Interpreting The Online Phenomenological Experience 1.0 11 Sept 06
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Interpreting The Online Phenomenological Experience 1.0 11 Sept 06

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IPA Conference 2006 (Brighton, September, 2006)

IPA Conference 2006 (Brighton, September, 2006)

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Interpreting The Online Phenomenological Experience 1.0 11 Sept 06 Interpreting The Online Phenomenological Experience 1.0 11 Sept 06 Presentation Transcript

  • Interpreting the online phenomenological experience Aleks Krotoski SPERI University of Surrey IPA Conference 2006 University of Sussex, 12 September
  • The Internet as an experiential phenomenon • The Internet and online community – Disproximate grouping – Belongingness – Openness and honesty • The Internet and identity: Anonymity – Self-presentation – Mutability/Multiplicity – Self-efficacy • Norms?
  • Internet Methods • Advantages – Access – Phenomenon-relevant • Semi-structured interviews – Synchronous modes (Stromer-Galley, 2003; Mann & Stewart, 2000; Chase, 2000) – Saves transcription time – Quality, not quantity?
  • Online methods • Disadvantages – Lack of non-verbal cues “Online, I can’t see the other person’s face, hear their tone of voice, or get any sense of who they are beyond the words I see scrolling up my own screen. This does not mean the interview is less interesting. Through their words and through my interaction with them. I could sense joy, anger, passion, bitterness, happiness. In fact, I was surprised and impressed by the intensity of conversations.” (p. 71, Markham, 1998) • Role of emotional shortcuts? – Deception – Research interferences – Sampling: knowing where to look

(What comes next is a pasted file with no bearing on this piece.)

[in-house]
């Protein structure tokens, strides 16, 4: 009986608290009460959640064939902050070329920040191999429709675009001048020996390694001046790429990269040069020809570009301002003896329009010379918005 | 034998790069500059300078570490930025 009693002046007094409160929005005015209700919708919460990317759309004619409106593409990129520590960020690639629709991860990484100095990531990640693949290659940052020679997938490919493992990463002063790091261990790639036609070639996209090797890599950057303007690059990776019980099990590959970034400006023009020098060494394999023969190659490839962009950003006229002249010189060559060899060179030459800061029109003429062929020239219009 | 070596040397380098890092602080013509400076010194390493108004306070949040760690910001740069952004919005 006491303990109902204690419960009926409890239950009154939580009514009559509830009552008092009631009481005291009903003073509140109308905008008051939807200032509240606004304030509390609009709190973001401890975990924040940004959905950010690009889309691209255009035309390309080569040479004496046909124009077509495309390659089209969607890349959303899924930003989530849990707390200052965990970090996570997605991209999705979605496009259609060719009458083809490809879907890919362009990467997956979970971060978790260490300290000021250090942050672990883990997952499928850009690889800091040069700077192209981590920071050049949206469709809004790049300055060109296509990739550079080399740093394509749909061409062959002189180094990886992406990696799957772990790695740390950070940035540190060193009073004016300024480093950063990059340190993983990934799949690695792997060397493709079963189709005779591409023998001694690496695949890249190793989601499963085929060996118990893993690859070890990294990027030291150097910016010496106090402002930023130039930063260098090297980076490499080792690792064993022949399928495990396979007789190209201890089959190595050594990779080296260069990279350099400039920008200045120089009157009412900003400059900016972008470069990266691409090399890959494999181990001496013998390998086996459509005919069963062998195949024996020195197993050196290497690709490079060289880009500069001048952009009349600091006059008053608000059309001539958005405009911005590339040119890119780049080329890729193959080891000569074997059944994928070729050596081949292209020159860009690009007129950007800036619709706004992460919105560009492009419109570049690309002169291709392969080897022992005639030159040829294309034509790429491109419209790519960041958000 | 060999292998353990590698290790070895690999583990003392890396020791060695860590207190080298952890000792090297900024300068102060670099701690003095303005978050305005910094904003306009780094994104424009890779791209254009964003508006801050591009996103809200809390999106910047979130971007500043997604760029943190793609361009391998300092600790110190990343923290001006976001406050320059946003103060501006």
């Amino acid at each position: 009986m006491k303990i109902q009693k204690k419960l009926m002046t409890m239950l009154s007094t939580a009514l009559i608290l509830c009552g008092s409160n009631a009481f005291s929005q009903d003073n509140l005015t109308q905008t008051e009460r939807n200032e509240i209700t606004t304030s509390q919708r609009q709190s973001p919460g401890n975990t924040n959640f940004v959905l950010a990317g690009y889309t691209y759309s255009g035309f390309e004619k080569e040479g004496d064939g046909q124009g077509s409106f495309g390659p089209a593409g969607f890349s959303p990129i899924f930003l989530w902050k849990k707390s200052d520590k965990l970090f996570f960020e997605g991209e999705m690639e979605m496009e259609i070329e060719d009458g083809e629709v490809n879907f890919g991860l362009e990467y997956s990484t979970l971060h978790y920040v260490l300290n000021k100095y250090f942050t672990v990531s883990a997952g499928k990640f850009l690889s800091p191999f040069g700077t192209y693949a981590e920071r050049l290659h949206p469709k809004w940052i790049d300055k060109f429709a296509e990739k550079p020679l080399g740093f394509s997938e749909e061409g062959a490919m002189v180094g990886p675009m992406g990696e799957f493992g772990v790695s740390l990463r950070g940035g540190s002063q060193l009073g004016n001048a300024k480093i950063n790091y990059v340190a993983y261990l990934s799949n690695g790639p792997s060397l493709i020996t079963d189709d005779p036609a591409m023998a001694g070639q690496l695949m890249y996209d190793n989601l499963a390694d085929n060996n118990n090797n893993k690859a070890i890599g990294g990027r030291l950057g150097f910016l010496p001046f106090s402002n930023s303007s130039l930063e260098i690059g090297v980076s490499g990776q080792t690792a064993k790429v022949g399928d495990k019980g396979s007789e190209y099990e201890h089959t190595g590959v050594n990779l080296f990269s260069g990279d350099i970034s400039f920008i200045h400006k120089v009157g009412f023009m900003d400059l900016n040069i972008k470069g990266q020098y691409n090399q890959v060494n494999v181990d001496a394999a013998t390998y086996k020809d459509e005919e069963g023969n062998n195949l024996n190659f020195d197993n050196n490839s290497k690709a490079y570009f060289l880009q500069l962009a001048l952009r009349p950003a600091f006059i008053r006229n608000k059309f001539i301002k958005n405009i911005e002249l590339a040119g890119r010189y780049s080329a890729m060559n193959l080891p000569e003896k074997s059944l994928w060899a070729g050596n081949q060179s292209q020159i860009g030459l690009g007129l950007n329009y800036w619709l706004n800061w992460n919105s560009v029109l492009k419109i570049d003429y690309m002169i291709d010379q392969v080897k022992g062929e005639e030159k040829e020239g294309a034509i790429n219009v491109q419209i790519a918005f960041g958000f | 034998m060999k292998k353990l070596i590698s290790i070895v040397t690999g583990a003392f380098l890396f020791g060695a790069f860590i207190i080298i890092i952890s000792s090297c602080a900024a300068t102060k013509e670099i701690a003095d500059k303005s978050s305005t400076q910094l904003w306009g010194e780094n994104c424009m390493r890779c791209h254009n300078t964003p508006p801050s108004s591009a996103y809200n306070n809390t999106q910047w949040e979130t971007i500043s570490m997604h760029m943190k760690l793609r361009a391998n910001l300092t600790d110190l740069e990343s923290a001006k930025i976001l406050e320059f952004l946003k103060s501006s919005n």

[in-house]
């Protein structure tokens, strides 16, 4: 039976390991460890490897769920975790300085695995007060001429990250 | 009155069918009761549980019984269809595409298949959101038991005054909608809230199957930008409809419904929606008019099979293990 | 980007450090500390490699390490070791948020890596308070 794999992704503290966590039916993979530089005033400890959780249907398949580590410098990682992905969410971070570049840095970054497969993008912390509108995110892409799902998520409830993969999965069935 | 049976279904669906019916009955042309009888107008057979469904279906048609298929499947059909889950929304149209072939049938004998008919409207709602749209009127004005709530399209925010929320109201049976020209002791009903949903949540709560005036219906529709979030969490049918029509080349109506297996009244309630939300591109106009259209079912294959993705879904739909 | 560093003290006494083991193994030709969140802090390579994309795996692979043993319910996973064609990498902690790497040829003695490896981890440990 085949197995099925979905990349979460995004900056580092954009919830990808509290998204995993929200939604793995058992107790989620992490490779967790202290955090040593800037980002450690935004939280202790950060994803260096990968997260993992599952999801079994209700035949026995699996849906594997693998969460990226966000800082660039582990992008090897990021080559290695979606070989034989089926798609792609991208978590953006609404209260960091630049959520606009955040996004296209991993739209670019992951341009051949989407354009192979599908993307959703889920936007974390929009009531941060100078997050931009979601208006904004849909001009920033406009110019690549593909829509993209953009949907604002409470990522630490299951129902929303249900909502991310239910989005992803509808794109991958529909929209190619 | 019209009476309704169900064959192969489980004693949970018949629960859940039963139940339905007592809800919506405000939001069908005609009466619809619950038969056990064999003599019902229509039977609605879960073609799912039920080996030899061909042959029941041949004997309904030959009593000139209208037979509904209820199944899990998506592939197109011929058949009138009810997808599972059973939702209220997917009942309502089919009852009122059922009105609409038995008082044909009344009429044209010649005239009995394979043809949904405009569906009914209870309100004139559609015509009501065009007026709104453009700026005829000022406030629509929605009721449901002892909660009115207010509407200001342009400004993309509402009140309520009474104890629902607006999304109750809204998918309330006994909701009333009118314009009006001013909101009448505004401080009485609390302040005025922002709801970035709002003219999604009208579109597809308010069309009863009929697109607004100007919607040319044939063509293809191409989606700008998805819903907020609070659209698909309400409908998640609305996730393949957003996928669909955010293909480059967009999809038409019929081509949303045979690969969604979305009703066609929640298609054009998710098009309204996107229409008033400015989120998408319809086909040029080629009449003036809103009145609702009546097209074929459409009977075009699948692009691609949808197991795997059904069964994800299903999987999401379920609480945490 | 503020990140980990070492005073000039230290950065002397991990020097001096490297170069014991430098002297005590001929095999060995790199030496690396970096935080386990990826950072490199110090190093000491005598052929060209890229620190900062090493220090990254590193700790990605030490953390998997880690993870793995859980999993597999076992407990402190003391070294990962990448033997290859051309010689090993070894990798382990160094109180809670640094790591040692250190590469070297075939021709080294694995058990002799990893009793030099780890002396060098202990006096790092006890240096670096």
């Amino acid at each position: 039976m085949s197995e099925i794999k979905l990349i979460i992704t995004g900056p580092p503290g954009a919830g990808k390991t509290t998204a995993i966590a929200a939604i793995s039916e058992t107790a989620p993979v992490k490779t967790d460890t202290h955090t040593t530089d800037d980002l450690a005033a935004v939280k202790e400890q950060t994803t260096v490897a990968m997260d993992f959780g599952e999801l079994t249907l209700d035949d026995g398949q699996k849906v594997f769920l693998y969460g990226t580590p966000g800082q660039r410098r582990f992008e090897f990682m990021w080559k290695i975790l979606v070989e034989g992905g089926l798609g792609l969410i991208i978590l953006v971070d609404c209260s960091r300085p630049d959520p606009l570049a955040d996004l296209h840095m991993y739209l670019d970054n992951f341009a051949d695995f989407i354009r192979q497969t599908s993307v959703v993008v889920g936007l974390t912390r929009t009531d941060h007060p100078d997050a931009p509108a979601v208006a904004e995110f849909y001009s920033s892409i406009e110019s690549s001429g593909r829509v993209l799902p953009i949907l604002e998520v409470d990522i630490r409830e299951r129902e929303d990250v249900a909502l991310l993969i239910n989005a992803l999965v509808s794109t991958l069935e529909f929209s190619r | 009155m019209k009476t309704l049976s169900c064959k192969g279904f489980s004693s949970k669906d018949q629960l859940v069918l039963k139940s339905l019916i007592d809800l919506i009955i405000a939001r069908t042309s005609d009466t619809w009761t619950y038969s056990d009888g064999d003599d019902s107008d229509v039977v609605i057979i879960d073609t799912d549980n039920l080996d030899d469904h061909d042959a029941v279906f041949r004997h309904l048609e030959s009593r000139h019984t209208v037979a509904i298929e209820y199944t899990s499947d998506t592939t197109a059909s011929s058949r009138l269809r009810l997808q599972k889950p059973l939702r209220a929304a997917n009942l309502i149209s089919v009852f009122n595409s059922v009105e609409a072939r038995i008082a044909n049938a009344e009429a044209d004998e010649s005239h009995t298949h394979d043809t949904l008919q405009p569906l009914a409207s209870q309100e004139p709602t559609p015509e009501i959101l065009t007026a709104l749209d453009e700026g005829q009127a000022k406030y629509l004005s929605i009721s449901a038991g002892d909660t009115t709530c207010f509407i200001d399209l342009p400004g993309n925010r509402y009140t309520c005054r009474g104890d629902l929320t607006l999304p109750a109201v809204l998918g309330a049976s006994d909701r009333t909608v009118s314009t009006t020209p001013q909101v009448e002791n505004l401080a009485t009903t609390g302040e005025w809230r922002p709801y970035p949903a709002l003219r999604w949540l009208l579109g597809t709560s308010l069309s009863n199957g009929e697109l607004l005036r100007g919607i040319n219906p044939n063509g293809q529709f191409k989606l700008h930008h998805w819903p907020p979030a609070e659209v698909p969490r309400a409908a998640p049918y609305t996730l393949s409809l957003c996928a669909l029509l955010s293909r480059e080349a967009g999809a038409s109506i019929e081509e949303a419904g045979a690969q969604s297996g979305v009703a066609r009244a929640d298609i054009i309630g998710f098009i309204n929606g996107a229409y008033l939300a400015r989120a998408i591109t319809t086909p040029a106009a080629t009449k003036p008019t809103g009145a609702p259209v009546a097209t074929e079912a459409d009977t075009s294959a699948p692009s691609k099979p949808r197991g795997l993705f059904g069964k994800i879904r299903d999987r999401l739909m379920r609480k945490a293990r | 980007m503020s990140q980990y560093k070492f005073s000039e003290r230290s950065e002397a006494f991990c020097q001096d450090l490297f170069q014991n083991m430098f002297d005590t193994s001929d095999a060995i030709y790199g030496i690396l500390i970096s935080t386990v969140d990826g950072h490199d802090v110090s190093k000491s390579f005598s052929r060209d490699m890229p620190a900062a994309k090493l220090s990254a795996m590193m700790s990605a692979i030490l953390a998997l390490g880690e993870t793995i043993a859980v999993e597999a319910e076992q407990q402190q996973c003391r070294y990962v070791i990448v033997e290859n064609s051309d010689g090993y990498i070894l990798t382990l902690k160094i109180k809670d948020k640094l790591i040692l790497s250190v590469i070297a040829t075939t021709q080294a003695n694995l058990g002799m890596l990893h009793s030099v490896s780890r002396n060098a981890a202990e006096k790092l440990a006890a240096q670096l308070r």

• An example -the context • Online games • Identity
  • Participants • 10 female players • 5 wheelchair users • Research Question: elicitation of Possible Selves through online interaction? • Collection: online and telephone interviews
  • Comparison I • Telephone Interview: “I suppose just thinking that I can do things, yeah. You know, you start to be able to play a game and you think, well I can play that as well as someone else can. So, yeah, that, that does help. A positive attitude, I suppose, it does make you feel more positive in general, definitely.” (Marcus)
  • Comparison II • Online interview: “I've been imagining myself being able to walk, fly, pilot a starship for a long time. Being in a virtual world, able to walk or fly, isn't too new a concept for me. I'd say, for me, my experience in a wheelchair probably makes it as difficult to reorient my view of walking as it is for someone who does walk -- I'd like to think I have an edge in the "no preconceived mindsets of...how to work in strange, difficult environments." (Aaron)
  • Comparison III • Online interview: “It did give me huge satisfaction to be better than others who I know dont [sic] have my problems in R[eal] L[ife].” (Peter) “From an interest... standpoint, it has definately solidifed [sic] what my true interests lie in. Unlike the usual game...player, I want to understand more about the craft, how games are made, and how they do...bring people together.” (Mandy)
  • Conclusion • Lack of tangents • Stratification between participant and researcher • Active construction (self-presentation) • Themes closely related to the interview questions
  • Thank you Aleks Krotoski SPERI University of Surrey A.Krotoski@surrey.ac.uk IPA Conference 2006 University of Sussex, 12 September